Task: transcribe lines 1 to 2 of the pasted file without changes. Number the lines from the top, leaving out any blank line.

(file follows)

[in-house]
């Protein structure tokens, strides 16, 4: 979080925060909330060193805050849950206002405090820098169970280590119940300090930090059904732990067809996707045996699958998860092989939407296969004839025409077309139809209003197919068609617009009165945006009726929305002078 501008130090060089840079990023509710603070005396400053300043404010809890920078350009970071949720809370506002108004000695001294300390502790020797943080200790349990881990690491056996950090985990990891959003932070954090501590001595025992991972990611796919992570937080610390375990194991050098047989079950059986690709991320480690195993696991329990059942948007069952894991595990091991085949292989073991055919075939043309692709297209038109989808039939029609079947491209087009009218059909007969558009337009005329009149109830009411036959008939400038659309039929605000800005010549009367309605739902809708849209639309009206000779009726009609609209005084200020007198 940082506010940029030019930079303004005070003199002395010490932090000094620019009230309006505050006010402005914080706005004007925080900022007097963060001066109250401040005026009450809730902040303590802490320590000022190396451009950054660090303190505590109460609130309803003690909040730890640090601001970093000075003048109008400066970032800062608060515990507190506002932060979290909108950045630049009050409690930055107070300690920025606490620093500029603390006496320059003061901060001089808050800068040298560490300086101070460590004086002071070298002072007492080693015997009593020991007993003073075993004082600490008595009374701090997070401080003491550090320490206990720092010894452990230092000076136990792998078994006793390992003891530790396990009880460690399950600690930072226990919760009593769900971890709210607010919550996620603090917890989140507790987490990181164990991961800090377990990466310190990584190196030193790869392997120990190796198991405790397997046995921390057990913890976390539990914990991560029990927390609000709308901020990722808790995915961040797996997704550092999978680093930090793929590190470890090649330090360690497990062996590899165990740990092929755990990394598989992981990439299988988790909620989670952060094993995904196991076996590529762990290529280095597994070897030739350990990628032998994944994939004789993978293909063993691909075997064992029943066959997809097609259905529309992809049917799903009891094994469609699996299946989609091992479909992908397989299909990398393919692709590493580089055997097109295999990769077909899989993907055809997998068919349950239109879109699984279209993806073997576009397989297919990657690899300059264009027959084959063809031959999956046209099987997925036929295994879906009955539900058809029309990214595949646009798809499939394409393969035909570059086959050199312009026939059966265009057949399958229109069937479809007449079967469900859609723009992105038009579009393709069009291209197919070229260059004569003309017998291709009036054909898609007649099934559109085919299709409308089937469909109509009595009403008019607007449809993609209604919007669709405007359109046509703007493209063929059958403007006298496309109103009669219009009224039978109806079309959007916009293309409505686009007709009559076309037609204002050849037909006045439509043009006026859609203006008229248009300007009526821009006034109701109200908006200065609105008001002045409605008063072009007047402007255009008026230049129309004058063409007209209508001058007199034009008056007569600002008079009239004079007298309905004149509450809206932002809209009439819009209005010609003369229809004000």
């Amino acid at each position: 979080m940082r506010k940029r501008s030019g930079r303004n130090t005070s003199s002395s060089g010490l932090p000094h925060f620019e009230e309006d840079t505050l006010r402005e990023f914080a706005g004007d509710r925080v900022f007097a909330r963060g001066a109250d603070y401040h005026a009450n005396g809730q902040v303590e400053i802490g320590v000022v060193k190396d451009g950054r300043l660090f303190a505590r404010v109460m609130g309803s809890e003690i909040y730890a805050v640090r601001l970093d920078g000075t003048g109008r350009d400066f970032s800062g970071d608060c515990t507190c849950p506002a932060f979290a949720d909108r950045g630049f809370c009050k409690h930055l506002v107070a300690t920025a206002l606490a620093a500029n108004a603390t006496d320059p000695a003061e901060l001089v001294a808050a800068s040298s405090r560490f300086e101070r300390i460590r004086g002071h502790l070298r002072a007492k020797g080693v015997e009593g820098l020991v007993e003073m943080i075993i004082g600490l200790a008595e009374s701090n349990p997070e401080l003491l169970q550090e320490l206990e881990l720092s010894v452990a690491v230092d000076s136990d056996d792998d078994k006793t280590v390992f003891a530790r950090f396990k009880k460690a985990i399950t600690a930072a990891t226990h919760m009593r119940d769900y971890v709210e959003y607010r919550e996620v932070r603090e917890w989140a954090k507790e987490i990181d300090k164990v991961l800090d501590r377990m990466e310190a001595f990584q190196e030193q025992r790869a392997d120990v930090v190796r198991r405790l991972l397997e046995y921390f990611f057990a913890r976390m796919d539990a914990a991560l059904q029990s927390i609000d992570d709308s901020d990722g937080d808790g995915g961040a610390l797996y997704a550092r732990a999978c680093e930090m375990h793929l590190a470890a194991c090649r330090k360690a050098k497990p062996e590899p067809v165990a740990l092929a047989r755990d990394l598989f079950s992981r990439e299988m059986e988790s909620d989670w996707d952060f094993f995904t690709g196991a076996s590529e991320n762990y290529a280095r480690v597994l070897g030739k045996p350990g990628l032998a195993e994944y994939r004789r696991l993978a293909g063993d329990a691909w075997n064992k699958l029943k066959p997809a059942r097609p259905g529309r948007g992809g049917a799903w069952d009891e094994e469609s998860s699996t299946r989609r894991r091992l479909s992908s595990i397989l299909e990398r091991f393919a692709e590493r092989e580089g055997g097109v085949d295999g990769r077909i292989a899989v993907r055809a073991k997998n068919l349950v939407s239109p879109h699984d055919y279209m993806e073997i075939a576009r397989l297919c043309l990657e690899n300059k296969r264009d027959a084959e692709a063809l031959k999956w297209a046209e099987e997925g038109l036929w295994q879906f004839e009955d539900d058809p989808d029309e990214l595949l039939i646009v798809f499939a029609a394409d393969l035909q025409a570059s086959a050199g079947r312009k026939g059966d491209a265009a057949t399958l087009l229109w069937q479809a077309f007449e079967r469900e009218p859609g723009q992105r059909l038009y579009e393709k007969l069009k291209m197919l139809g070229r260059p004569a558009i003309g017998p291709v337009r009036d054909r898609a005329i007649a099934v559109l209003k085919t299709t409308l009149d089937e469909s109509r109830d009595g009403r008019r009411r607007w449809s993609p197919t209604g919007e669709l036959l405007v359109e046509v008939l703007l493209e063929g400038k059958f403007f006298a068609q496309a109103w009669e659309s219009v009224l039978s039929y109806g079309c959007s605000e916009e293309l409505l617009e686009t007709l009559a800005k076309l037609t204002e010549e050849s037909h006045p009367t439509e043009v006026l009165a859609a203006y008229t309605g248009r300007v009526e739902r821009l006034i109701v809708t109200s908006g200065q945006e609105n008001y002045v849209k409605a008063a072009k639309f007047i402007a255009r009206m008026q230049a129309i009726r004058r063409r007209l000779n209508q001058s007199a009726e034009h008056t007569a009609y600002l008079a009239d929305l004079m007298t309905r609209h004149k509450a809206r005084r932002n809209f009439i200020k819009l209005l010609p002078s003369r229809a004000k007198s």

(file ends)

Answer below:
[in-house]
């Protein structure tokens, strides 16, 4: 979080925060909330060193805050849950206002405090820098169970280590119940300090930090059904732990067809996707045996699958998860092989939407296969004839025409077309139809209003197919068609617009009165945006009726929305002078 501008130090060089840079990023509710603070005396400053300043404010809890920078350009970071949720809370506002108004000695001294300390502790020797943080200790349990881990690491056996950090985990990891959003932070954090501590001595025992991972990611796919992570937080610390375990194991050098047989079950059986690709991320480690195993696991329990059942948007069952894991595990091991085949292989073991055919075939043309692709297209038109989808039939029609079947491209087009009218059909007969558009337009005329009149109830009411036959008939400038659309039929605000800005010549009367309605739902809708849209639309009206000779009726009609609209005084200020007198 940082506010940029030019930079303004005070003199002395010490932090000094620019009230309006505050006010402005914080706005004007925080900022007097963060001066109250401040005026009450809730902040303590802490320590000022190396451009950054660090303190505590109460609130309803003690909040730890640090601001970093000075003048109008400066970032800062608060515990507190506002932060979290909108950045630049009050409690930055107070300690920025606490620093500029603390006496320059003061901060001089808050800068040298560490300086101070460590004086002071070298002072007492080693015997009593020991007993003073075993004082600490008595009374701090997070401080003491550090320490206990720092010894452990230092000076136990792998078994006793390992003891530790396990009880460690399950600690930072226990919760009593769900971890709210607010919550996620603090917890989140507790987490990181164990991961800090377990990466310190990584190196030193790869392997120990190796198991405790397997046995921390057990913890976390539990914990991560029990927390609000709308901020990722808790995915961040797996997704550092999978680093930090793929590190470890090649330090360690497990062996590899165990740990092929755990990394598989992981990439299988988790909620989670952060094993995904196991076996590529762990290529280095597994070897030739350990990628032998994944994939004789993978293909063993691909075997064992029943066959997809097609259905529309992809049917799903009891094994469609699996299946989609091992479909992908397989299909990398393919692709590493580089055997097109295999990769077909899989993907055809997998068919349950239109879109699984279209993806073997576009397989297919990657690899300059264009027959084959063809031959999956046209099987997925036929295994879906009955539900058809029309990214595949646009798809499939394409393969035909570059086959050199312009026939059966265009057949399958229109069937479809007449079967469900859609723009992105038009579009393709069009291209197919070229260059004569003309017998291709009036054909898609007649099934559109085919299709409308089937469909109509009595009403008019607007449809993609209604919007669709405007359109046509703007493209063929059958403007006298496309109103009669219009009224039978109806079309959007916009293309409505686009007709009559076309037609204002050849037909006045439509043009006026859609203006008229248009300007009526821009006034109701109200908006200065609105008001002045409605008063072009007047402007255009008026230049129309004058063409007209209508001058007199034009008056007569600002008079009239004079007298309905004149509450809206932002809209009439819009209005010609003369229809004000």